Tzu Chi University held a new student orientation camp from August 28 to August 30. On the 28th, new students checked into their school housing, and on the 30th, an opening ceremony and Student Club Expo were held. During the opening ceremony, President Ingrid Liu gave six gifts to each new student: “Gratitude, Discipline, Focus, Compassion, Positivity, and Openness,” hoping that they will live their college lives in a fulfilling and exciting way.
The opening ceremony for the orientation camp was held at the Jing Si Hall. President Ingrid Liu, Vice President Yun-Chi Ho, and deans of the various colleges were present to welcome all the new students. This year, Tzu Chi University has international students from Malaysia, Bangladesh, Vietnam, and others. The ceremony was hosted in both Chinese and English.
President Liu gave six gifts to the first-year students, hoping that everyone would cultivate a grateful heart, set goals with discipline, focus on every moment, have compassion for needy people, exercise their skills and knowledge to help others, confront hardships with a positive attitude, and face things in an open manner.
Most first-year students came far away from their homes for the first time. Professor Huei-Jhen Wen, Dean of Student Affairs and a Ph.D. in Exercise Science, told the new students that exercise can increase blood flow to the brain, thus improving memory and learning ability. Tzu Chi University emphasizes sports and health, regularly hosting athletic events, 10-kilometer runs, and water sports competitions, among others. The hope is that students will set exercise goals, train together, and discover lifelong interests.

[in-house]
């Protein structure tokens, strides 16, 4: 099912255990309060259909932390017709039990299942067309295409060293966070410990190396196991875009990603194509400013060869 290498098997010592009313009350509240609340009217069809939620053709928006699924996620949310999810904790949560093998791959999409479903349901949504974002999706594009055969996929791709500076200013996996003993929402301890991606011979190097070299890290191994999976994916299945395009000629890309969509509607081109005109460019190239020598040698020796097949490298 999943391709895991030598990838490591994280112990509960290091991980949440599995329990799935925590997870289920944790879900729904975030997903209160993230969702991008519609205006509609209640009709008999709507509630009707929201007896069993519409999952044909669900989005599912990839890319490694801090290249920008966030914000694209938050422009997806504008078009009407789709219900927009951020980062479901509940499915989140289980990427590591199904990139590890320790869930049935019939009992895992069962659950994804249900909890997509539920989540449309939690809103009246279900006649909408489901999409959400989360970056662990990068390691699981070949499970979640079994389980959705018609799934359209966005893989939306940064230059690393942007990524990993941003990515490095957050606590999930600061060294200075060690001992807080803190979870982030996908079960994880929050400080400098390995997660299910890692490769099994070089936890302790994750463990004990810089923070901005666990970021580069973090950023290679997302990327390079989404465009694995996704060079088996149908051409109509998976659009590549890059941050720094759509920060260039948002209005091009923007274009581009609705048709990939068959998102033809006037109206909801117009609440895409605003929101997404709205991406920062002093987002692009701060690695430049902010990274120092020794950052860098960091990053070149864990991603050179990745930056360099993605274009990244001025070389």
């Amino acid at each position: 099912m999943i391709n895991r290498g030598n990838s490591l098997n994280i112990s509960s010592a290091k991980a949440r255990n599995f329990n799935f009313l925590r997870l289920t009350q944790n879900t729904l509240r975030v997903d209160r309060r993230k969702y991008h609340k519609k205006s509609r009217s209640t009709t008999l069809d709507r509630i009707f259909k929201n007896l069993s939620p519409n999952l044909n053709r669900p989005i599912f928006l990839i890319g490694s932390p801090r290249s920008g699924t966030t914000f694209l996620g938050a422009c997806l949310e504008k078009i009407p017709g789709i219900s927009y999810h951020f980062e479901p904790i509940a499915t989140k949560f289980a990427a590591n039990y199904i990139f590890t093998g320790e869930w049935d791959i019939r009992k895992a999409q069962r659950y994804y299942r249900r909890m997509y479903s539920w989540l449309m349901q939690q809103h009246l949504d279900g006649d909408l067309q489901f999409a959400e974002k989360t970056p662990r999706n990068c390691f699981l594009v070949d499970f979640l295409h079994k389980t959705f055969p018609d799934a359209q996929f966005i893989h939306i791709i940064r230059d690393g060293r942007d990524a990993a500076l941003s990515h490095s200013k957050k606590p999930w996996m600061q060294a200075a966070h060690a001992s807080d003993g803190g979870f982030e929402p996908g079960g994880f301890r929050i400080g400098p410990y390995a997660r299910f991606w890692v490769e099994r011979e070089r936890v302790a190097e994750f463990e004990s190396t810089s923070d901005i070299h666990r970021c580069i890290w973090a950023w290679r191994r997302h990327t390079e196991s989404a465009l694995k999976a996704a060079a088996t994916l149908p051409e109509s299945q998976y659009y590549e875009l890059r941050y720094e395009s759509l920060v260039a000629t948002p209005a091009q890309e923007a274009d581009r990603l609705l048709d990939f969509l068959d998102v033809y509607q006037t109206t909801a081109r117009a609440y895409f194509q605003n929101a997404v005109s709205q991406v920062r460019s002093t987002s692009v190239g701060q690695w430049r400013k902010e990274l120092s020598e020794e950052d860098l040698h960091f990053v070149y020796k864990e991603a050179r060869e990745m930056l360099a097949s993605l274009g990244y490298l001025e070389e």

The Tzu-Cheng and Yi-Te Association comprises senior Tzu Chi volunteers from various walks of life. A Tzu-Cheng Dad, Jia-Shu Chang, explained how these dads and moms interact with students. Mr. Chang said that we need more intergenerational communication in Taiwan. These dads and moms come to Hualien every month to meet with students. Through interactions, they listen to students and offer advice and help to them with their rich experiences in daily living and the workplace. Meanwhile, these dads and moms gain insights into the thoughts of the younger generation.
Zhi-Qi Sun, a student of the Department of Child Development and Family Studies, said that she chose her major because she likes helping others and loves children. Zhi-Qi said, “The six gifts President Liu gave are enriching. The world would be a better place if everyone could be more compassionate.” She believes that learning to be disciplined is essential.
Li-Qian Yang, a freshman in the Department of Physical Therapy, is from Malaysia. She has two elder sisters who also graduated from Tzu Chi schools. Li-Qian chose to study physical therapy because she wants to help people who are injured or not feeling well. After listening to faculty members’ talks, Li-Qian set a goal to participate in a 10-kilometer run in 2024. She will use the next seven months to train herself.
On the afternoon of August 30, the Student Clubs Expo that first-year students have been eagerly looking forward to finally came. Forty clubs set up booths, including the Hot Music Club, Street Dance Club, String Music Club, Chongde Youth Club, Guitar Club, Tzu Chi Collegiate Association, Hot Dance Club, etc. Each club pulled out all stops to attract the new students’ attention, and first-year students chose the clubs they were interested in. Several freshmen played against current students in the Table Tennis Club. Huang, a first-year student of the Department of Laboratory Medicine and Biotechnology, said, “I am thrilled to see that the University has a Table Tennis Club, so I can continue to play table tennis that I love.”
An alumnus, Bai-Yi Tsai, who majored in Communication Studies from 2015 to 2019, encouraged the new students to make the best use of their time in college by participating in activities sponsored by the University or student clubs. He noted that skills learned in these activities while working with others are invaluable, and many of the friendships formed during these years will become important later in their lives.